Inside the Clandestine World of Artisanal Doggy Treats

I began my investigation into the strange world of artisanal dog biscuits with some degree of skepticism.  After all, dogs generally have no compunction toward devouring whatever fluids or solids they encounter along their way and, furthermore, have nearly ironclad constitutions.  There is very little that a dog can’t eat; chocolate is one, but most everything else on the planet seems to be fair game.  The only animal I would say that could eat more things than a dog is a goat.  Goats often eat tin cans.

… despite a dog’s short lifespan, if we feed them products made with healthier, organic ingredients, the deterioration of their bodies will be less painful.

This said, it is obvious that the people who think it is important for dogs to eat artisanal biscuits are dog owners.  It isn’t as though dogs volunteer to dress in little sweaters, either, or to walk about in the snow in wee booties that protect their paws.  Clearly dog owners want to put themselves ahead of the pack by spending a little more to please their pet companions.  I spoke to my friend Andrea, a dog owner (and avowed pragmatist) about this and she insisted that, despite the number of high-end doggy treats she is given by her family at Christmas, her dog prefers to eat industrial grade peanut butter.  Andrea tried to give the dog organic peanut butter once and she (the dog, that is) ended up with the runs for several days.

Still, in the interests of hard-hitting investigative journalism, I decided to look into the problem.  I went to visit Iris at Dog Cookies by Iris (editor’s note: haven’t been able to get Iris’s jingle out of my head, kudos!) in the Moss St. Market.  The thing is, Iris informed me after I laid down my doubts, that despite a dog’s short lifespan, if we feed them products made with healthier, organic ingredients, the deterioration of their bodies will be less painful.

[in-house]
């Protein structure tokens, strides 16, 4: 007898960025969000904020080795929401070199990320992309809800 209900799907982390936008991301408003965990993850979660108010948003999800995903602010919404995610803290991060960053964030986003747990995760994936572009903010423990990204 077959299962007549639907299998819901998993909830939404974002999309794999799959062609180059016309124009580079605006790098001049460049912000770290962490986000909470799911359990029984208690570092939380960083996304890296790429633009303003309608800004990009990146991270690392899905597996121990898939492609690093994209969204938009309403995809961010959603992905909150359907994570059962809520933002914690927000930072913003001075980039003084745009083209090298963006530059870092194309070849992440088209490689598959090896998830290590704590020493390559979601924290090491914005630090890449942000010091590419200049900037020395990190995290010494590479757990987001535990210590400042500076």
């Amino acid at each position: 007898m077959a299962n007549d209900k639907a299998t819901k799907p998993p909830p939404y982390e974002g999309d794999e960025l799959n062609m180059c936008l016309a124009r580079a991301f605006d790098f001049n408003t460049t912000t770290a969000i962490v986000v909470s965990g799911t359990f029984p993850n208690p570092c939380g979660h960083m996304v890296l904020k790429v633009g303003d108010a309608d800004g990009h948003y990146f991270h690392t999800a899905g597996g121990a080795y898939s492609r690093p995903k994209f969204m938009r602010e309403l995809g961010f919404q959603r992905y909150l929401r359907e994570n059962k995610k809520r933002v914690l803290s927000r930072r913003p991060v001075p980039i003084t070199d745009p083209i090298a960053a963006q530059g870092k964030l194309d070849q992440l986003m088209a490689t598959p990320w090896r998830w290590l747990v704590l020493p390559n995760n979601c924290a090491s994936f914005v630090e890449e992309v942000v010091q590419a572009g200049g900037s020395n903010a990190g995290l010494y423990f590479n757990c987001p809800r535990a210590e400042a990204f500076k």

dog treats - iris 3

It is true I have witnessed more than a few dogs that once bounded over the green to merrily chew my Frisbee to bits now lurching along in halting steps on ancient and arthritic legs brittle as sticks. Iris’s answer—seaweed.  You often see dogs diving into the water and eating seaweed on their own.  This is because seaweed alleviates the symptoms of arthritis in dogs.  Iris points out other cookies, those good for digestion and those good for other ailments.  Everything is organic and local, and she claims the cookies are good enough that some parents even buy them for their children.

dog treats - paws on cook 2

At Paws on Cook, it is a similar story.  They have packets of organic meat and cookies as fancy as cupcakes that people can buy for their dogs.  The days of my childhood with my grandfather dragging a huge sack of Milkbone biscuits out of the back of his truck seems long removed. I suspect that outside the urban ring (and by and large in it) some people are still feeding their dogs the best (in my opinion) treat that a pet could ask for: an old bone with a bit of meat on it.  Nevertheless, artisanal dog biscuits are here to stay.

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Born and raised in the mysterious East (by which I mean Ontario and Quebec, not Asia), Adam migrated out to British Columbia in search of adventure and fortune. He had been at different times a scholar, a musician, a poet and a ...

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